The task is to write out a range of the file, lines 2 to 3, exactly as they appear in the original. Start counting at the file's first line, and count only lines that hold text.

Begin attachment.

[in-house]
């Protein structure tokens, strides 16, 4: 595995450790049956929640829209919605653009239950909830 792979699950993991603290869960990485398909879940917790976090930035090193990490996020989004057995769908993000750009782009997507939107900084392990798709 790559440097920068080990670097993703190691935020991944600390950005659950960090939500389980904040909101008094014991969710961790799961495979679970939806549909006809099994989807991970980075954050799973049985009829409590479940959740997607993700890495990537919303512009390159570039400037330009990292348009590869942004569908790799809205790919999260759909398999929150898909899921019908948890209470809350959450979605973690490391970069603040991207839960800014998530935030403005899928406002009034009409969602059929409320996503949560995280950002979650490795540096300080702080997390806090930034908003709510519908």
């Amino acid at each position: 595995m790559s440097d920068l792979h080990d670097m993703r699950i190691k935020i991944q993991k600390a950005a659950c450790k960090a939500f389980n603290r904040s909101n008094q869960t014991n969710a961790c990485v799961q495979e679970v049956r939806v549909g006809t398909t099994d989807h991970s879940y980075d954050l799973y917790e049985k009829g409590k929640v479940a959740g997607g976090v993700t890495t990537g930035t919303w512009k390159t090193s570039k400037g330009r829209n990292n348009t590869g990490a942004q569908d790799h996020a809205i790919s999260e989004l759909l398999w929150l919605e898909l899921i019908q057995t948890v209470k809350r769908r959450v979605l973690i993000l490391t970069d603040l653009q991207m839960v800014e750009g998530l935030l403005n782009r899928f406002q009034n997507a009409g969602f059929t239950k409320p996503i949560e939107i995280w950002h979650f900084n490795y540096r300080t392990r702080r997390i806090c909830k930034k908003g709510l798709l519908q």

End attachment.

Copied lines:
């Protein structure tokens, strides 16, 4: 595995450790049956929640829209919605653009239950909830 792979699950993991603290869960990485398909879940917790976090930035090193990490996020989004057995769908993000750009782009997507939107900084392990798709 790559440097920068080990670097993703190691935020991944600390950005659950960090939500389980904040909101008094014991969710961790799961495979679970939806549909006809099994989807991970980075954050799973049985009829409590479940959740997607993700890495990537919303512009390159570039400037330009990292348009590869942004569908790799809205790919999260759909398999929150898909899921019908948890209470809350959450979605973690490391970069603040991207839960800014998530935030403005899928406002009034009409969602059929409320996503949560995280950002979650490795540096300080702080997390806090930034908003709510519908």
């Amino acid at each position: 595995m790559s440097d920068l792979h080990d670097m993703r699950i190691k935020i991944q993991k600390a950005a659950c450790k960090a939500f389980n603290r904040s909101n008094q869960t014991n969710a961790c990485v799961q495979e679970v049956r939806v549909g006809t398909t099994d989807h991970s879940y980075d954050l799973y917790e049985k009829g409590k929640v479940a959740g997607g976090v993700t890495t990537g930035t919303w512009k390159t090193s570039k400037g330009r829209n990292n348009t590869g990490a942004q569908d790799h996020a809205i790919s999260e989004l759909l398999w929150l919605e898909l899921i019908q057995t948890v209470k809350r769908r959450v979605l973690i993000l490391t970069d603040l653009q991207m839960v800014e750009g998530l935030l403005n782009r899928f406002q009034n997507a009409g969602f059929t239950k409320p996503i949560e939107i995280w950002h979650f900084n490795y540096r300080t392990r702080r997390i806090c909830k930034k908003g709510l798709l519908q």